Can You Get Fit From Riding An E-Bike?


– E-bikes. Lots of people have already
turned this video off having heard me utter those words because if the comments here
on GCN are anything to go by they are a rather controversial subject. I think it’s hard to
argue with their benefits to commuters who want to save some money and arrive to work not dripping in sweat. To people who want to be a bit more environmentally friendly
when they do the school run or want to go shopping. But are they any good for
recreational cyclists, like me? (intense musical buildup) This is Dan Lloyd. He’s an ex-professional cyclist who has, I didn’t want to say
this in front of him but, well you’ve let yourself
go a bit, haven’t you? You haven’t put much weight on but you’re starting to develop a
little bit of a beer belly. In fact, turn to the
side, show the viewers. Breathe out, relax a bit, see. Oh it’s not huge but I
think it still looks stupid doesn’t it on those
gangly, long, skinny legs. Anyway in the fitness department, he’s really let himself go. So the question we are gonna
try and answer today is, can Dan get fit quick? Literally. Can Dan get fit on the e-bike? I’m going to find out by taking
an e-bike out for a ride. We’re starting this morning in Shaftesbury and heading out on a 46 kilometer route. So, just under 30 miles. Incorporating as many as
my old training climbs that I could fit in over that distance. Giving a total of 750
meters of elevation gain. Yes this video has been
made with the help of Pinarello and Fazua. The power of data doesn’t lie. Or you could make it lie but
I’m not going to do that. On the ride I’m going to be
wearing a heart race strap and using a pedal based power meter, see just how hard I have to work, even when I’m getting a
little help from my friend. And please allow me to
introduce you to my friend. Viewers, this is Nytro, Pinarello Nytro. And Nytro, these are our lovely viewers. Although, unfortunately some
of them already hate you. Don’t worry though because
some of them hate me. What’s that? I know that’s hard to believe. I always think that, yeah. Anyway, let me tell the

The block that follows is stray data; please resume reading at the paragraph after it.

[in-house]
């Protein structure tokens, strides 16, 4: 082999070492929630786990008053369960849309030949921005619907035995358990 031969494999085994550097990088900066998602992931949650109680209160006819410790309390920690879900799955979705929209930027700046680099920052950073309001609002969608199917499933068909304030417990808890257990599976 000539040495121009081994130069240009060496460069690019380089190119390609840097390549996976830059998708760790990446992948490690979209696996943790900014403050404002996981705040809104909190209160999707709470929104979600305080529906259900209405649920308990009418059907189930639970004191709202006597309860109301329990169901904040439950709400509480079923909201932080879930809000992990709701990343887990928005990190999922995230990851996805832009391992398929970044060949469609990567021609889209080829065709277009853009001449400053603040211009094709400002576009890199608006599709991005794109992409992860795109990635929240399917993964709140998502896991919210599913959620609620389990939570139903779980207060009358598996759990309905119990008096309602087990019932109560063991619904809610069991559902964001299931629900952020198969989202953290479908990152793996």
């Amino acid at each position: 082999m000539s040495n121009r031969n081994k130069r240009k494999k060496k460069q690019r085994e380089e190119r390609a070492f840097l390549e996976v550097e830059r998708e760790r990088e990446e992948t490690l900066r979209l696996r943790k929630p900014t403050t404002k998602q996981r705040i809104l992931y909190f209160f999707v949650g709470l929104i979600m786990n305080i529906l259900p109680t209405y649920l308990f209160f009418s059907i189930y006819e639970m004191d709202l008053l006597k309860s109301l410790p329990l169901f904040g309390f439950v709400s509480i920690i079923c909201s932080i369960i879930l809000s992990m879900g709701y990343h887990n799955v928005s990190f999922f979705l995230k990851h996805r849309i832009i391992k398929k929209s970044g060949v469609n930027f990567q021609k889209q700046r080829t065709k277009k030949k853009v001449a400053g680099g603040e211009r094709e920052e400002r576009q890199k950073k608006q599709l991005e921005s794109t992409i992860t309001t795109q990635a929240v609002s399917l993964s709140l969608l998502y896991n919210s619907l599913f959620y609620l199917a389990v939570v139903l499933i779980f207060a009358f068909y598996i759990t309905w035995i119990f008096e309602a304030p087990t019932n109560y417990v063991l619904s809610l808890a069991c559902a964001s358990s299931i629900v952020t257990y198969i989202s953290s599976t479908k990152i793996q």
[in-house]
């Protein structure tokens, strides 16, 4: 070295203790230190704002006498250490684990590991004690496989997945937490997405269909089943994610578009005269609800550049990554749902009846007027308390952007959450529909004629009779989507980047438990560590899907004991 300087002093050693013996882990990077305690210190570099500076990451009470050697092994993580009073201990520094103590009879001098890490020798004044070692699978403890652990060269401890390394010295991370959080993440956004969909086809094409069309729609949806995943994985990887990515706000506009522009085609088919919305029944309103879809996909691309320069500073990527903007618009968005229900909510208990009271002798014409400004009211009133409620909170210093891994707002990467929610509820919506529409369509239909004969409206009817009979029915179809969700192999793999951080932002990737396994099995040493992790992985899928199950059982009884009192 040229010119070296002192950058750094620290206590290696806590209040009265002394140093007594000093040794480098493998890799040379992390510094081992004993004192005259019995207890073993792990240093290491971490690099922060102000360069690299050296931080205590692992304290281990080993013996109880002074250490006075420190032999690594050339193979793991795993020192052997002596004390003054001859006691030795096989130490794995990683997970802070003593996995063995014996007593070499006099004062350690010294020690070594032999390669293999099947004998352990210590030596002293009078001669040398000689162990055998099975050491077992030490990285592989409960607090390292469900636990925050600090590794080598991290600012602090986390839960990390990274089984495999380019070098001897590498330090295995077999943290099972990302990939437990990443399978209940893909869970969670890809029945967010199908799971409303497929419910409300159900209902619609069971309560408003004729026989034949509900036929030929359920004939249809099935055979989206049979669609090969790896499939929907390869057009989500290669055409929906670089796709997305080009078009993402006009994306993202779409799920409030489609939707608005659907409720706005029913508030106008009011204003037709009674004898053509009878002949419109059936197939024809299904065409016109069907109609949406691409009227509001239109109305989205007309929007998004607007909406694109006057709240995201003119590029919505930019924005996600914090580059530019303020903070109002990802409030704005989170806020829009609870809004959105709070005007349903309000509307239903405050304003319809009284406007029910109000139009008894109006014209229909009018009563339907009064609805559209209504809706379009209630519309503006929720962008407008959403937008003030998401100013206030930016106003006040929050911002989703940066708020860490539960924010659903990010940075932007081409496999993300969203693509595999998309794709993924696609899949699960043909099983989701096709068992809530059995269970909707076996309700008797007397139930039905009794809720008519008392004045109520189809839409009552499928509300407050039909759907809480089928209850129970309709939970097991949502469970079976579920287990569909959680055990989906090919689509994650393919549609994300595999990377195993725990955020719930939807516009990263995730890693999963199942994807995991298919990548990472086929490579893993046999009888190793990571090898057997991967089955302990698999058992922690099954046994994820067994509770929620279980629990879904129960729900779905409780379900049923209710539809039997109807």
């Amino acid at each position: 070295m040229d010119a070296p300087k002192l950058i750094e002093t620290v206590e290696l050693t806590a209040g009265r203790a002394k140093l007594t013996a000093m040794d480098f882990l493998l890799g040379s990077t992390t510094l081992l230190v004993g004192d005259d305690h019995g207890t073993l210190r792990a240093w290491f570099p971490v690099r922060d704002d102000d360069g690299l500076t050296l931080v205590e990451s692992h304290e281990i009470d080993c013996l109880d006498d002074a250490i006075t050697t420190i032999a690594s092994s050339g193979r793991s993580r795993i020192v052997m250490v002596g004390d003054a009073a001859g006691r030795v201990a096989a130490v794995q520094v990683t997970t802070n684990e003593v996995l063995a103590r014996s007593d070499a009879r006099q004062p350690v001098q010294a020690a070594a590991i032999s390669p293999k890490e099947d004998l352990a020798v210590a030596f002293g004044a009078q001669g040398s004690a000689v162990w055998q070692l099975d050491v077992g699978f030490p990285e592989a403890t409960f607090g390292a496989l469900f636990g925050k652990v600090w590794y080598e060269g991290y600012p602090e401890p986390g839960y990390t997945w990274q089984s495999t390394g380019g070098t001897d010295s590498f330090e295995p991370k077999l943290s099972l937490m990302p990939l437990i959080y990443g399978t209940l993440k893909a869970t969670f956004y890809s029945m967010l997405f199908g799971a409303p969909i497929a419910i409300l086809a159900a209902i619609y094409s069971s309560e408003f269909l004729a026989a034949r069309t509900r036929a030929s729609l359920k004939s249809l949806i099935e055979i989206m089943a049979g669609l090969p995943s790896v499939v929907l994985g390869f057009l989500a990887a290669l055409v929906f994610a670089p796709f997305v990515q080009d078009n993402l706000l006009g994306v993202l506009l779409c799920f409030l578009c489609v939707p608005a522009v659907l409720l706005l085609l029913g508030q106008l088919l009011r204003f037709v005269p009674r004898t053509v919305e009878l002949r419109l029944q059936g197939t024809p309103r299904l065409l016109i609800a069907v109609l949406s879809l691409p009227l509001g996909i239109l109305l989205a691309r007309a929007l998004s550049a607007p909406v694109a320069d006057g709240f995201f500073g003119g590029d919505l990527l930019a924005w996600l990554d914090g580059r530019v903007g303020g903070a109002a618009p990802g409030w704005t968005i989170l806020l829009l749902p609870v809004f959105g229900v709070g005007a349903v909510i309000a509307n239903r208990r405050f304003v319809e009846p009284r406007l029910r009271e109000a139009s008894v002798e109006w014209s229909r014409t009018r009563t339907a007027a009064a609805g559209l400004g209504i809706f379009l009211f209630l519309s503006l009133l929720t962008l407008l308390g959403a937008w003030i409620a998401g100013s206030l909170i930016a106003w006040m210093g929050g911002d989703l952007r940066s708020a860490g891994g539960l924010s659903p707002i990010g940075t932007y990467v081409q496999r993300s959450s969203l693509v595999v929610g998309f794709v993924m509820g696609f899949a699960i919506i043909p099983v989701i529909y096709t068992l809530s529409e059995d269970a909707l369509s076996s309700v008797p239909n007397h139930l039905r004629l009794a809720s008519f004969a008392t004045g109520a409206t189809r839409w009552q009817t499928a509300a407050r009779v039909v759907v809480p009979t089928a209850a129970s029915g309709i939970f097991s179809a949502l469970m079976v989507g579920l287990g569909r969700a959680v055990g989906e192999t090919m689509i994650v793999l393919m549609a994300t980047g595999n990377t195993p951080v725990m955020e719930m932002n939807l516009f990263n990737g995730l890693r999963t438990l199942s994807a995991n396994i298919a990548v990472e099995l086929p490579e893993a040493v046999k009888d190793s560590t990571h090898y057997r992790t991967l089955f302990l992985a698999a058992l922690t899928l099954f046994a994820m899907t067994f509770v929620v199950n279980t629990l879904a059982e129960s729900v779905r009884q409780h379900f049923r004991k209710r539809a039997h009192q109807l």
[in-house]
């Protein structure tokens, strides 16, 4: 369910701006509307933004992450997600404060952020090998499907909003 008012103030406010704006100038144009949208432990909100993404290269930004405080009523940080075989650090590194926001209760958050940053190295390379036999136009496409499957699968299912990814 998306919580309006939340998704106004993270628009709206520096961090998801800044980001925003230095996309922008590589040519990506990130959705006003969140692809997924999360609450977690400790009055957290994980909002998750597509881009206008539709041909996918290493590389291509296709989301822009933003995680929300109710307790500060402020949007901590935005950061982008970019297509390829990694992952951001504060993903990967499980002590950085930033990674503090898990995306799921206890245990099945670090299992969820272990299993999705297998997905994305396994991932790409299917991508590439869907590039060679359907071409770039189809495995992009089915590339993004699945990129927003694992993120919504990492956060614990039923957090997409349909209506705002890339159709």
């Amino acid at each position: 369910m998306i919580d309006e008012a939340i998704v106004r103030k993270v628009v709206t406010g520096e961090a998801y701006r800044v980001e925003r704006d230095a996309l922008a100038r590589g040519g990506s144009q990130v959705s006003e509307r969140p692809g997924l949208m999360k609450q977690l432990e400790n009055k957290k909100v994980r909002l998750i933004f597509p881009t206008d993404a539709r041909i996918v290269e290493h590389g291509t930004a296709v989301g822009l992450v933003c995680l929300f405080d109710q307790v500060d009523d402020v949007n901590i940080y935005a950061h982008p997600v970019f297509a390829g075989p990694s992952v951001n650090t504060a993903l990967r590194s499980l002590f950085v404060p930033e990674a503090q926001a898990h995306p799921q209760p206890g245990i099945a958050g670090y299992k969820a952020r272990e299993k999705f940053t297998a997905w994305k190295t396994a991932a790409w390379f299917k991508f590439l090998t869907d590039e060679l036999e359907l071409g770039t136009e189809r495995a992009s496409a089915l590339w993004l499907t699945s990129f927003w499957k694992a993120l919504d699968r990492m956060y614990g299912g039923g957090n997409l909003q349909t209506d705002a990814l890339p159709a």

viewers a little bit about you before we get going. So viewers, this is Nytro. Pinarello’s first ever e-bike. And as you expect from Pinarello, a gun-in at the top-end. Nytro is a premium e-bike and we’ve literally just
taken delivery of her. She’s got a full Shimano
Ultegra Mechanical Groupset. 160 millimeter flat mount disc brakes and clearance of up to
28 millimeter tires. And she’s fast, not because of me. Obviously not because of me but rather because of
what’s hidden under her metaphorical bonnet or hert. And I’m gonna give you all the
details about that later on but first of all, I want to ride Nytro. Sounds a bit wrong actually, doesn’t it? (upbeat music) The first part of my
route comes pretty quickly after the start. It’s called Spread Eagle. Now as you all know I don’t
have to blow my own trumpet but, well, I am the current Strava
KOM leader of that kind. So it’s gonna be interesting to see if I can beat my time from six years ago. If I do, I’ll flag you obviously. I have to say though,
I’m pretty confident. The Fazua Evation Drive
System in the Nytro gives you back up to 250%
more than you put in. So if I’m riding at just 150 watts it’s going to give back 375. That’s a total of 525 watts and given that I’m currently 72 kilograms, that’s 7.3 watts per kilo. I normally hate this climb of this straight, steep main road beast but I’m quite enjoying it today. (lively guitar music) The climb I’m on now, I’ve used many, many times in training. It’s called Zig Zag, for easily obvious reasons. But I wanted to begin
the KOM with this one even though I’m cheating. Because the current KOM holder is the Zwift racing legend Kim Little, and he averaged 26 K’s per hour up here. Unfortunately, my motor cuts out at 25. Which means that on the rare flat sections of the route I’ve
designed for myself today, I’m not getting any assistance at all. So, I’m currently doing 32 K’s per hour for a power of around 220 watts. What I have already noticed though is that while I’m on a false flat if I look down and I’m
doing 26 K’s per hour, after even saw that, slow down slightly and get some help. Anyway, as I continue on my ride I’m gonna hand you back
to casual clothed Dan who is gonna explain a
bit more about the motor and the mechanics inside this bike. Longer term viewers may well remember that about two and a half years ago Si and I did ride a bike
with a hidden motor. Although, it was quite primitive and things have come a hell
of a long way since then. So the Pinarello Nytro here utilizes Fazua’s Evation Modular Drive Sytsem. Which is the most compact and lightest currently on the market. In fact, it’s won them a whole host of design and innovation awards. It’s got four different modes. Off, which means of course
you have no assistance at all. Breeze mode, which gives
you up to 125 watts. River mode, up to 250 watts. And up to a whopping 400 watts